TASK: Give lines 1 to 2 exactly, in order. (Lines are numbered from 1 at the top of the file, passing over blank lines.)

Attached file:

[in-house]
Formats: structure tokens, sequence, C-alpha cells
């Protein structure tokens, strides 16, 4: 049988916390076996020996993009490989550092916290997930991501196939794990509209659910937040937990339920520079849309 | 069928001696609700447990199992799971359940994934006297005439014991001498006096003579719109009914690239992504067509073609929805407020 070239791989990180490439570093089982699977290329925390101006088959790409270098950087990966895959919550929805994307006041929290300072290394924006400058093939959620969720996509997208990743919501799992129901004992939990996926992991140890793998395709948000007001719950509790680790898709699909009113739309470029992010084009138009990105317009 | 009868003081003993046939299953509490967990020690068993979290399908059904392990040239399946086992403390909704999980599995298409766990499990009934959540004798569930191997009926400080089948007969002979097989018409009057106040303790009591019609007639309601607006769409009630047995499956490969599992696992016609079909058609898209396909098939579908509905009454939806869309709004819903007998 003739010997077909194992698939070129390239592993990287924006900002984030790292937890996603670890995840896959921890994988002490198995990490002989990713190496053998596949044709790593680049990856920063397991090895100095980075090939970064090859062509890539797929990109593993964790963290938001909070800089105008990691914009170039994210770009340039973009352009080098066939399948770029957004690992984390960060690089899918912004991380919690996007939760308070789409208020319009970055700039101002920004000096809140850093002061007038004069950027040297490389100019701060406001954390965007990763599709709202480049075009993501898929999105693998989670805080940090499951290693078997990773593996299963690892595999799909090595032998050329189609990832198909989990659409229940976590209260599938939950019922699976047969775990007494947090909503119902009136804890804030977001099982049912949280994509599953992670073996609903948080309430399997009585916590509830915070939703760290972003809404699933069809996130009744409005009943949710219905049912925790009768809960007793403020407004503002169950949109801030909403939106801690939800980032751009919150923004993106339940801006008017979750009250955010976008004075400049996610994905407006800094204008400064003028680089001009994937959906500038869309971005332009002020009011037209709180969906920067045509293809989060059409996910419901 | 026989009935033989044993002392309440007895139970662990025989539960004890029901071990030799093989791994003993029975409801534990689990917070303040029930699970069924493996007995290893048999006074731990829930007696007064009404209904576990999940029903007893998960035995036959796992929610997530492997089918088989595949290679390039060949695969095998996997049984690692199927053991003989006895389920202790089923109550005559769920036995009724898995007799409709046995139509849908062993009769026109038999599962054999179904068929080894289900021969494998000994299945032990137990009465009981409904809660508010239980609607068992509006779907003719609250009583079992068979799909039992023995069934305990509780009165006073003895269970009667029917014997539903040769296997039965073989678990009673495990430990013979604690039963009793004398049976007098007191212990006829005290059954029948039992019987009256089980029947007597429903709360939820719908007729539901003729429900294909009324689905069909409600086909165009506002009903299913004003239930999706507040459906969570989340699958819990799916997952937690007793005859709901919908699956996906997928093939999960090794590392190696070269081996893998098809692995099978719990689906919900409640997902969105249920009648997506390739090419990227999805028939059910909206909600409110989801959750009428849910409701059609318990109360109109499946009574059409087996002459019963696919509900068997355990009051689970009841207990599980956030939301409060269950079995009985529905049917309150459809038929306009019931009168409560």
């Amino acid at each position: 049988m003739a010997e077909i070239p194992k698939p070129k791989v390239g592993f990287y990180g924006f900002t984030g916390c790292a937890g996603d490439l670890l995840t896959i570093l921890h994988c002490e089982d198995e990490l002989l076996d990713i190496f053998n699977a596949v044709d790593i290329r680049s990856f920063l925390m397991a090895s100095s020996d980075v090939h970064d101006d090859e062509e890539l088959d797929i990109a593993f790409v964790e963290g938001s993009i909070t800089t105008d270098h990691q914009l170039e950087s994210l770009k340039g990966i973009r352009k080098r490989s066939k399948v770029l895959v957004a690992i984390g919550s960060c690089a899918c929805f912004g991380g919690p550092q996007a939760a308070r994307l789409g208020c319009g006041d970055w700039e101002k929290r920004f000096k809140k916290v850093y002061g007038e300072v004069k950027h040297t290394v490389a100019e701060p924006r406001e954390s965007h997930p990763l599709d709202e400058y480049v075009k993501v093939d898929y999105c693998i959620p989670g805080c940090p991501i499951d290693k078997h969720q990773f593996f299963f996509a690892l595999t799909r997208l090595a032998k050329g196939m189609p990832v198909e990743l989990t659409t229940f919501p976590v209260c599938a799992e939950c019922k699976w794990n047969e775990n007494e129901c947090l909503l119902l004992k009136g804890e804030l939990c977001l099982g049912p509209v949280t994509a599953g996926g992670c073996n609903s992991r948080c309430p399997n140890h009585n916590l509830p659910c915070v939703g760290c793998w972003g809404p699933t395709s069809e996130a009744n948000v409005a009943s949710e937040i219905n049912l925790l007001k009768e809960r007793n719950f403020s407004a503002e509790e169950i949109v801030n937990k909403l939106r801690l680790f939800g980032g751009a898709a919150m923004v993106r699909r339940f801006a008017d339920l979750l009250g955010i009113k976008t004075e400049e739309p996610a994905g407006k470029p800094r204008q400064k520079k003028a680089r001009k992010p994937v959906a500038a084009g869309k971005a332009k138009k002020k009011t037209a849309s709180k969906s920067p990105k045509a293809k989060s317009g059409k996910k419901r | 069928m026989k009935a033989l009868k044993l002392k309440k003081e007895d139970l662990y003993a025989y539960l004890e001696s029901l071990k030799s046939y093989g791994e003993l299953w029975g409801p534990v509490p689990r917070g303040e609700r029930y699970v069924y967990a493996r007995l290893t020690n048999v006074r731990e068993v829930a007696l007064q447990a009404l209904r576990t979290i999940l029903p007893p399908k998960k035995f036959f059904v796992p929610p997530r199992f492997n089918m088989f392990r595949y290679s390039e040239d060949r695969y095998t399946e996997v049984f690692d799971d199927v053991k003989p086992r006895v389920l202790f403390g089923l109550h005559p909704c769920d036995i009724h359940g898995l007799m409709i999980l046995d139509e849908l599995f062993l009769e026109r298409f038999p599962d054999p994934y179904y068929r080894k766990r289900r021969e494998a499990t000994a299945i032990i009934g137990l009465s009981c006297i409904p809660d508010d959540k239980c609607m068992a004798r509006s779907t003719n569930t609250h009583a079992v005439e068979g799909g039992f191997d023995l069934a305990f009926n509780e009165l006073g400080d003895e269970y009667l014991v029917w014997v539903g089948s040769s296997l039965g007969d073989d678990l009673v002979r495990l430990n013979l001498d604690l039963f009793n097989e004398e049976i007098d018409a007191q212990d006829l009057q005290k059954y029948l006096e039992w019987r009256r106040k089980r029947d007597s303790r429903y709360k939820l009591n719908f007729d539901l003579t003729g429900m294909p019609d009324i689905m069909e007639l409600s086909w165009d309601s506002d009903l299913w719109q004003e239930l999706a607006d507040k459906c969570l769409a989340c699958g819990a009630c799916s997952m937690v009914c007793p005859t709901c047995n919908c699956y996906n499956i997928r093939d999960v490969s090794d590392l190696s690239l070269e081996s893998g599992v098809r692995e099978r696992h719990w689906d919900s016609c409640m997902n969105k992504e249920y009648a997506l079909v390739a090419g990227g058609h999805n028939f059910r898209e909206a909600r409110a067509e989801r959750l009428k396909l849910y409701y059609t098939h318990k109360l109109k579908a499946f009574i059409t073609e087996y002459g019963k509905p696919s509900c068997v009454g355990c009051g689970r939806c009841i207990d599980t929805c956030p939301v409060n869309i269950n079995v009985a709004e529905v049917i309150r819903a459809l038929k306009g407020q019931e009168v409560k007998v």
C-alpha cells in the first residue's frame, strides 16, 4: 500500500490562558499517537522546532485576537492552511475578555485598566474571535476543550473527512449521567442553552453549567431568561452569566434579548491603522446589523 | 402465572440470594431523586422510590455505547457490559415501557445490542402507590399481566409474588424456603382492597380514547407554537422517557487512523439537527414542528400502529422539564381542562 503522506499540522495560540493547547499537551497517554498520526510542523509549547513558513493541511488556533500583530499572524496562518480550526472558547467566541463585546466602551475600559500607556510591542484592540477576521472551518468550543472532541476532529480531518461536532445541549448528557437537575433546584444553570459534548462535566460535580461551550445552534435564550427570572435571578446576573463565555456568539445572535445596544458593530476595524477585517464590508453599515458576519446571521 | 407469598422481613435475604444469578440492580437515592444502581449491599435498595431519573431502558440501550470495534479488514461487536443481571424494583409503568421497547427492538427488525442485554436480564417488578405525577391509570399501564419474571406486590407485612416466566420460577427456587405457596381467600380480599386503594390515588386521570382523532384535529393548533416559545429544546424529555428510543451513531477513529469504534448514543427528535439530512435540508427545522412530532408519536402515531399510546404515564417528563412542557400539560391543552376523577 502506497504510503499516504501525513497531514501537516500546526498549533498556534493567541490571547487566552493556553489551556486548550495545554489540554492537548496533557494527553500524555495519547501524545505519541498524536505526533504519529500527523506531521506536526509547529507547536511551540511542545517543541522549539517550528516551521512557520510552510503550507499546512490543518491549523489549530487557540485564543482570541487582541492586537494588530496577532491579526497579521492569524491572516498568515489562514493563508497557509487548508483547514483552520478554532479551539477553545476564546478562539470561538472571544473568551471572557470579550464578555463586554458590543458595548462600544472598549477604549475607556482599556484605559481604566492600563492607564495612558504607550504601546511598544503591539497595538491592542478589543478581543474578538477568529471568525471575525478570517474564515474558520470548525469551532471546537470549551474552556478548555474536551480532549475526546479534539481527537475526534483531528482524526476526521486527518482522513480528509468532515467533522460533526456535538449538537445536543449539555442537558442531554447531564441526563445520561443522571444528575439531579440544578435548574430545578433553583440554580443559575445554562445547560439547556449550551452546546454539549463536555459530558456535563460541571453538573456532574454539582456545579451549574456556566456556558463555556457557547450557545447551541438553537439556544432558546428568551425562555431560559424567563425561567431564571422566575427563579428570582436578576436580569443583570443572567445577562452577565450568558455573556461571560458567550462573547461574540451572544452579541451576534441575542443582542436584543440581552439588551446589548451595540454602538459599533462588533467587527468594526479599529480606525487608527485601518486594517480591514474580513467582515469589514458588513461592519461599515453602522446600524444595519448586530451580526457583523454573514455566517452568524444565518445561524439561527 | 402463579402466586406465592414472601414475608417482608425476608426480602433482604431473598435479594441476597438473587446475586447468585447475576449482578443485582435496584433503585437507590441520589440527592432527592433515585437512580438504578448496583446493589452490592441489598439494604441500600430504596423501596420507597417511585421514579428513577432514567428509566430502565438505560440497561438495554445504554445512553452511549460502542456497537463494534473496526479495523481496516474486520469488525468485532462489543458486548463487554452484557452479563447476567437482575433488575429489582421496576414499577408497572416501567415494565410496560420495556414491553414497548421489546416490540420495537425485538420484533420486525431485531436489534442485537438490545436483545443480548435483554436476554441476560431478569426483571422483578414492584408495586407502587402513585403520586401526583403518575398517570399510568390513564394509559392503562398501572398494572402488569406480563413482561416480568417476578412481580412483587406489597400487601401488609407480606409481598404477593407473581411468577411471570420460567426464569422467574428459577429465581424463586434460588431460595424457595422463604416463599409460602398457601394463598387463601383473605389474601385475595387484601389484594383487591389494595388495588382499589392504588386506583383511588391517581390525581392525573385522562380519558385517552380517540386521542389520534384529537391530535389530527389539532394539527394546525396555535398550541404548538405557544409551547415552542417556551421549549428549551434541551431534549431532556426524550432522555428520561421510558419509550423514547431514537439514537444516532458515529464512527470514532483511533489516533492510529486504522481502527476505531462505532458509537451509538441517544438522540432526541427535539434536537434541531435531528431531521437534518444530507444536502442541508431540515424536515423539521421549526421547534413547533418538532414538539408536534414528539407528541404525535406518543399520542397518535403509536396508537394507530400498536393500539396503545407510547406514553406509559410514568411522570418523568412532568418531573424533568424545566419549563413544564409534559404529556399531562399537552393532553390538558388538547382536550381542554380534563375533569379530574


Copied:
[in-house]
Formats: structure tokens, sequence, C-alpha cells